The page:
This section will be the deeper analysis of certain aspects in inflation. I will start by mainly exploring Keynesian’s theories of inflation and its several sections. Keynesian economic theory says that money is transparent to real forces in the economy, and that visible inflation is the result of pressures in the economy expressing themselves in prices.
Within this theory there are 3 main ideas.
- Demand-pull inflation: This is caused when the economy of a nation, private and government spending is high causing high demands then therefore raises the prices because of the high demand. This is also depends on the supply of the money itself.
- Cost-push inflation also referred to as “supply shock inflation”: Which is basically the opposite of demand-pull inflation. It is when the supply is decreasing but not the demand. It makes the value of the product increase. A perfect would be oil. If there is a shortage on the supply going out, it is guaranteed that the price will go up.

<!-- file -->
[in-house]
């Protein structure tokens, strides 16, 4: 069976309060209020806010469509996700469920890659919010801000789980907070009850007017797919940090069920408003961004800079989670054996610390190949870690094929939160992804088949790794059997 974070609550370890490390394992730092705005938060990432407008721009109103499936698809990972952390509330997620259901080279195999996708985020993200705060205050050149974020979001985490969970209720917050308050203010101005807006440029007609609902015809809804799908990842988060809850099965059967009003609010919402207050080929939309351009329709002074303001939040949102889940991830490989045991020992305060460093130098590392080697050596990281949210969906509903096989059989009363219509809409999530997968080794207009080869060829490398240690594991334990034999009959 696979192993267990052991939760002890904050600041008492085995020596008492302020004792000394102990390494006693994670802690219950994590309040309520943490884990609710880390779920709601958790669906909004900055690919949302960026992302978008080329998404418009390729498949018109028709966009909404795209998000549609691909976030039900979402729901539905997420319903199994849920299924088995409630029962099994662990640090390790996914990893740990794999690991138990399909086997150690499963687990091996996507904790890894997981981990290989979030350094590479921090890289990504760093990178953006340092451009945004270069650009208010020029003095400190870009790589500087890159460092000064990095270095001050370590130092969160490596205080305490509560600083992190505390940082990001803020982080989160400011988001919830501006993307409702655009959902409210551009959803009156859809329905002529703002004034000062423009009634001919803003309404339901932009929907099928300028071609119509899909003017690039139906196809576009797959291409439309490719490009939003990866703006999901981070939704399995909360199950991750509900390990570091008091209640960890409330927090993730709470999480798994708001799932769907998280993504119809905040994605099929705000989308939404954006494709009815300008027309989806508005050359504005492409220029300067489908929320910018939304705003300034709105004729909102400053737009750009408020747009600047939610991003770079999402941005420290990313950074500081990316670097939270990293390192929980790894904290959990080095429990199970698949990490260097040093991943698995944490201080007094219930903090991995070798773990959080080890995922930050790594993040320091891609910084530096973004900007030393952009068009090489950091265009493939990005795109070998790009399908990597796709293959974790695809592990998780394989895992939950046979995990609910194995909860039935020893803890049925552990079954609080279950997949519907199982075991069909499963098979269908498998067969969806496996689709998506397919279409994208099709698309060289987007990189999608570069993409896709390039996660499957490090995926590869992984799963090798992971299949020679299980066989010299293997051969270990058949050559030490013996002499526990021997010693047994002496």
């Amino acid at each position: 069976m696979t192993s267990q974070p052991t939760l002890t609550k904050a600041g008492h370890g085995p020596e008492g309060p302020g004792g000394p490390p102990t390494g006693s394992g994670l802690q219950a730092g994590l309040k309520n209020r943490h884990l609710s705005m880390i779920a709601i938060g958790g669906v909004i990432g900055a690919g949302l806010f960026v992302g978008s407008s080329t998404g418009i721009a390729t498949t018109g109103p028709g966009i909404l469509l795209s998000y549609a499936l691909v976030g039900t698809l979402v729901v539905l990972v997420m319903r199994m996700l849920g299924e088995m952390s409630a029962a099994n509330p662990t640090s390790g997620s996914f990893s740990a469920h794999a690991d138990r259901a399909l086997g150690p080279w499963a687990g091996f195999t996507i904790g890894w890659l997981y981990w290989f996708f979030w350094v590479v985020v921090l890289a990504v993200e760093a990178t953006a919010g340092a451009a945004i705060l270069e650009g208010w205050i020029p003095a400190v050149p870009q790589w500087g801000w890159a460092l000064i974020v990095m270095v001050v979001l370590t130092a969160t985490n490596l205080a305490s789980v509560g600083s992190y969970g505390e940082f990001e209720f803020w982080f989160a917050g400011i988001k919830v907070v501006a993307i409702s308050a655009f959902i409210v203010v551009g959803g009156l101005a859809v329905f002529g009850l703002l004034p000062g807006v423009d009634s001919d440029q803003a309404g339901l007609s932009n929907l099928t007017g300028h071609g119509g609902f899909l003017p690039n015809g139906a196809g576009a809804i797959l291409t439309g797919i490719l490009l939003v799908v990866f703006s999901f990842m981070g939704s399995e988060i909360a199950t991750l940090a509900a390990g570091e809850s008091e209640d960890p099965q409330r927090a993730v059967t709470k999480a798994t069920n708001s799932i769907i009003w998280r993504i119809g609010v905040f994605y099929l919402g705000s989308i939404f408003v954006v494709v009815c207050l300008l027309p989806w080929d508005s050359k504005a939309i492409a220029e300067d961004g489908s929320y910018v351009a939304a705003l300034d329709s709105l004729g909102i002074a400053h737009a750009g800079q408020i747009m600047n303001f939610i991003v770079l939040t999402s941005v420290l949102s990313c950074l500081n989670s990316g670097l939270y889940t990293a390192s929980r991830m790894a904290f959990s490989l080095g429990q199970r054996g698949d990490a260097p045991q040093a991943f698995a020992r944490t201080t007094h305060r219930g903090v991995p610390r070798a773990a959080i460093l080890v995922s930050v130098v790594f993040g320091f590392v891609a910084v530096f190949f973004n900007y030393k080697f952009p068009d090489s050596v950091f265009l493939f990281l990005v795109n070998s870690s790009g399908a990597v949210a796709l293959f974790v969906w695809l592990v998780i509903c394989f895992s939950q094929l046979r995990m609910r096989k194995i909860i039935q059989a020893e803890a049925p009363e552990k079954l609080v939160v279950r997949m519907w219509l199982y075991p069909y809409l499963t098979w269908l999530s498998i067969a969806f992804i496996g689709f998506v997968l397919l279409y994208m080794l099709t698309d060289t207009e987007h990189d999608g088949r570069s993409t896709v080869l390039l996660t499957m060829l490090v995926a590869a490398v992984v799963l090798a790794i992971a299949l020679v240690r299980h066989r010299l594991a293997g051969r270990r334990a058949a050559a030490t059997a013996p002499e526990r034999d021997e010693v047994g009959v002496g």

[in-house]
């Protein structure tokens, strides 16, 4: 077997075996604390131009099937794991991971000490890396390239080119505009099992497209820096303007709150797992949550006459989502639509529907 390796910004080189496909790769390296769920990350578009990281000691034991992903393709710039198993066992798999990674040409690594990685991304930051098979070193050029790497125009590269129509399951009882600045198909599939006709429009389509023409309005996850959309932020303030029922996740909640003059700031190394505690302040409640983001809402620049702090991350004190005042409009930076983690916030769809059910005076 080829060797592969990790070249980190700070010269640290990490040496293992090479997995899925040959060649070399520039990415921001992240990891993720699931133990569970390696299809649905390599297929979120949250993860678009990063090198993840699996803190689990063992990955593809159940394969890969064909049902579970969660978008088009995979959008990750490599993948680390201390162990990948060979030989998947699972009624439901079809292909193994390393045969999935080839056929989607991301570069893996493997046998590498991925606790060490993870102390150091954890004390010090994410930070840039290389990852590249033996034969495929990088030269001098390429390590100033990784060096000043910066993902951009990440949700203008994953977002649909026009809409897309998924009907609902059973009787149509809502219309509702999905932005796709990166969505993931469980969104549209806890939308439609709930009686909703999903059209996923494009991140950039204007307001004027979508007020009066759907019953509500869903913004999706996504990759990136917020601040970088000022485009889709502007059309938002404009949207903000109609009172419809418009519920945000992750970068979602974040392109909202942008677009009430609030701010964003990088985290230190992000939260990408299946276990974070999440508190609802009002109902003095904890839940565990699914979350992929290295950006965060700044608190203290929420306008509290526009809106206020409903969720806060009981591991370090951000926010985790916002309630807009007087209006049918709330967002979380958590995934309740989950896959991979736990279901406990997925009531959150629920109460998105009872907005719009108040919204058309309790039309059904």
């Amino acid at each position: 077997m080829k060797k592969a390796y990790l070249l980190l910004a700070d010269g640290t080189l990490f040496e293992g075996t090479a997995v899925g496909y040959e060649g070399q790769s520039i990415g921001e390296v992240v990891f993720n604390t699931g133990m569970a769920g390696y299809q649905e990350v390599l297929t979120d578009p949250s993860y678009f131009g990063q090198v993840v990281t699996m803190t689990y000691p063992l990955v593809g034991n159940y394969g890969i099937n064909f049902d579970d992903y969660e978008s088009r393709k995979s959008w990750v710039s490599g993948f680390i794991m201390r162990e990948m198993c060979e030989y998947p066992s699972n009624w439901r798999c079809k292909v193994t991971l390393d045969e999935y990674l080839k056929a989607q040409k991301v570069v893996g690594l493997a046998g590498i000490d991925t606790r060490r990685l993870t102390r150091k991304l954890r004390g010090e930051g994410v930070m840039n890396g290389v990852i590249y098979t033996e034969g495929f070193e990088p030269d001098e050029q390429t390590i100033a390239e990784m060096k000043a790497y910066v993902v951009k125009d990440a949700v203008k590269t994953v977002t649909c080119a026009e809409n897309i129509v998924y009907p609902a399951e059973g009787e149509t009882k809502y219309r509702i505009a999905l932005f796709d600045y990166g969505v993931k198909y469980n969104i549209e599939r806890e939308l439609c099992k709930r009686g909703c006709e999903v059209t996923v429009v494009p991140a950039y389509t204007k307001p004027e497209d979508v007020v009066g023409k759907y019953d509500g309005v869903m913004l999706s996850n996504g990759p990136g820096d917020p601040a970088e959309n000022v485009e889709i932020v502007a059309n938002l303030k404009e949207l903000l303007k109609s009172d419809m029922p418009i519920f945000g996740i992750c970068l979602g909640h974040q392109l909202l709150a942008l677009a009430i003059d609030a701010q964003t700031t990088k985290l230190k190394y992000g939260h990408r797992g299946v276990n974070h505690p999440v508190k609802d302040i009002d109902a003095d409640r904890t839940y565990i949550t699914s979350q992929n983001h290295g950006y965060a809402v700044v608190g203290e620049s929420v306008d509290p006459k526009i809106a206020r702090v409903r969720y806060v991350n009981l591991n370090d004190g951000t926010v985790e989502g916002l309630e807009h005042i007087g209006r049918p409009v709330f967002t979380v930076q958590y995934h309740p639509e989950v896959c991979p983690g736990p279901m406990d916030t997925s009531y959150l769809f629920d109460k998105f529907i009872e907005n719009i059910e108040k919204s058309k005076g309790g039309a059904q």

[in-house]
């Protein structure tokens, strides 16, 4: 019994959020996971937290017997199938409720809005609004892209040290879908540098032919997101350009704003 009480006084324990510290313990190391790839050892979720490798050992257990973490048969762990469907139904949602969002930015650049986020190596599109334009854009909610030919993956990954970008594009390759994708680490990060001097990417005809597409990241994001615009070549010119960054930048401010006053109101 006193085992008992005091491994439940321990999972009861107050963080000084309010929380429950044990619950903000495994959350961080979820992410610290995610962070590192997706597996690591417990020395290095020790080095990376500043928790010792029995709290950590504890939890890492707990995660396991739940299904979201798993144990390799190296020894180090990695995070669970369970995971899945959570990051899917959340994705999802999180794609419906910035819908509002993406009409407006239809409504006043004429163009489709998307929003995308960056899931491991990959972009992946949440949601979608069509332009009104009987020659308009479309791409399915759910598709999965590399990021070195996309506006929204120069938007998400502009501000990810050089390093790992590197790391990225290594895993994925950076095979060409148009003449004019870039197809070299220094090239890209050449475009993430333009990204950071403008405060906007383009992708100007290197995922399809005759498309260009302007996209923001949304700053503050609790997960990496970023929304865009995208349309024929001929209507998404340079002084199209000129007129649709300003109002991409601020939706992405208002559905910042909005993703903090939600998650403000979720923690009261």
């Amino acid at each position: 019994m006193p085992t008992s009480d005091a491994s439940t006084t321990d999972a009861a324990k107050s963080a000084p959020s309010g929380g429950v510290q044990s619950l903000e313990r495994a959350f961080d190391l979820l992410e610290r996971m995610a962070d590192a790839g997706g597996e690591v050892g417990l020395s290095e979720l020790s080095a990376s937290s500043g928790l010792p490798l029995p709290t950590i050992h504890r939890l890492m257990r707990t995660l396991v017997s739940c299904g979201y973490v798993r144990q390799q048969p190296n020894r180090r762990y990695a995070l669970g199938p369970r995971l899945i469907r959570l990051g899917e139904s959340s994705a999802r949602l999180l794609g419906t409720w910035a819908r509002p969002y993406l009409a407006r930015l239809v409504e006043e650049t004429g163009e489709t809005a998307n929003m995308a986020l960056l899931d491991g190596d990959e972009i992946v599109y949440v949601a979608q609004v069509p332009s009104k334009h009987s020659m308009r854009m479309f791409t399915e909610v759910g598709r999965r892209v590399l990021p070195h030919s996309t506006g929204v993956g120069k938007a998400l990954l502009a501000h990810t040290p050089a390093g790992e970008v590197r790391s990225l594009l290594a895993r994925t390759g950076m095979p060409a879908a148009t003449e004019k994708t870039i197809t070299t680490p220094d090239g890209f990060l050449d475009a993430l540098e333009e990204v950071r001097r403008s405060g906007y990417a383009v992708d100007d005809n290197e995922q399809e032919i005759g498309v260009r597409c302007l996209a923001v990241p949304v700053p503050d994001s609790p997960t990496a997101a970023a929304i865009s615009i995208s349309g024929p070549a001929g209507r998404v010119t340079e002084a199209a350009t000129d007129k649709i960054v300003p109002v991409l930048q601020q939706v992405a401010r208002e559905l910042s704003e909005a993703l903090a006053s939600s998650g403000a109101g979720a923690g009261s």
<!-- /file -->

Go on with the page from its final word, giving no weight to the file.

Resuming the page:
- Built-in inflation: Is caused because it involves workers trying to keep their wages up , therefore the employers raises the prices of their product to keep balance of profit.
Demand pull inflation graph
These were the 3 main theories. There are also a few more concepts adapted by the Keynesian theory, I will briefly again explain a few of them. The most important one would be the relationship between inflation and employment which they called the Phillips Curve. This model proposes that between stability and employment there is a trade-off. Therefore, some level of inflation could be considered desirable in order to minimize unemployment.
Phillips Curve graph